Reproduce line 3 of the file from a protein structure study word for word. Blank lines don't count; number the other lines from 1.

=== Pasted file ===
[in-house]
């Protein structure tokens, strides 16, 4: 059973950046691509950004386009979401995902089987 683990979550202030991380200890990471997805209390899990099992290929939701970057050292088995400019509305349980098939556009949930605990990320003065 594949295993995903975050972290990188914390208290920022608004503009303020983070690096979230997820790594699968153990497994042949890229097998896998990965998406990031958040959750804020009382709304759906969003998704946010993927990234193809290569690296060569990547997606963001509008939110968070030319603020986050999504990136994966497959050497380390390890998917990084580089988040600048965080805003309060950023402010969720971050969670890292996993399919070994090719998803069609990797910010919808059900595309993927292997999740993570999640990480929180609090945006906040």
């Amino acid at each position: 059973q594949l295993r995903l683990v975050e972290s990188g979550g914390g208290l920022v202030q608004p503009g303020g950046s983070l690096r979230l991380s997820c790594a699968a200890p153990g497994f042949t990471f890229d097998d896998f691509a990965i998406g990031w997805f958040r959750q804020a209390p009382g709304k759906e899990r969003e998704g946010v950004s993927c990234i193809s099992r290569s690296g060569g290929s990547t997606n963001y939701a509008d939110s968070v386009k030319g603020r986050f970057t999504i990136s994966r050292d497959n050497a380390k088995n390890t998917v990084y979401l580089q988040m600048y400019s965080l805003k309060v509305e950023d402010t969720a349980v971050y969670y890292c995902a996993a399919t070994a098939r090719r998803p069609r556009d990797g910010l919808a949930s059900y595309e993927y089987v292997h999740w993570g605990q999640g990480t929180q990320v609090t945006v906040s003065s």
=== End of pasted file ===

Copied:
């Amino acid at each position: 059973q594949l295993r995903l683990v975050e972290s990188g979550g914390g208290l920022v202030q608004p503009g303020g950046s983070l690096r979230l991380s997820c790594a699968a200890p153990g497994f042949t990471f890229d097998d896998f691509a990965i998406g990031w997805f958040r959750q804020a209390p009382g709304k759906e899990r969003e998704g946010v950004s993927c990234i193809s099992r290569s690296g060569g290929s990547t997606n963001y939701a509008d939110s968070v386009k030319g603020r986050f970057t999504i990136s994966r050292d497959n050497a380390k088995n390890t998917v990084y979401l580089q988040m600048y400019s965080l805003k309060v509305e950023d402010t969720a349980v971050y969670y890292c995902a996993a399919t070994a098939r090719r998803p069609r556009d990797g910010l919808a949930s059900y595309e993927y089987v292997h999740w993570g605990q999640g990480t929180q990320v609090t945006v906040s003065s």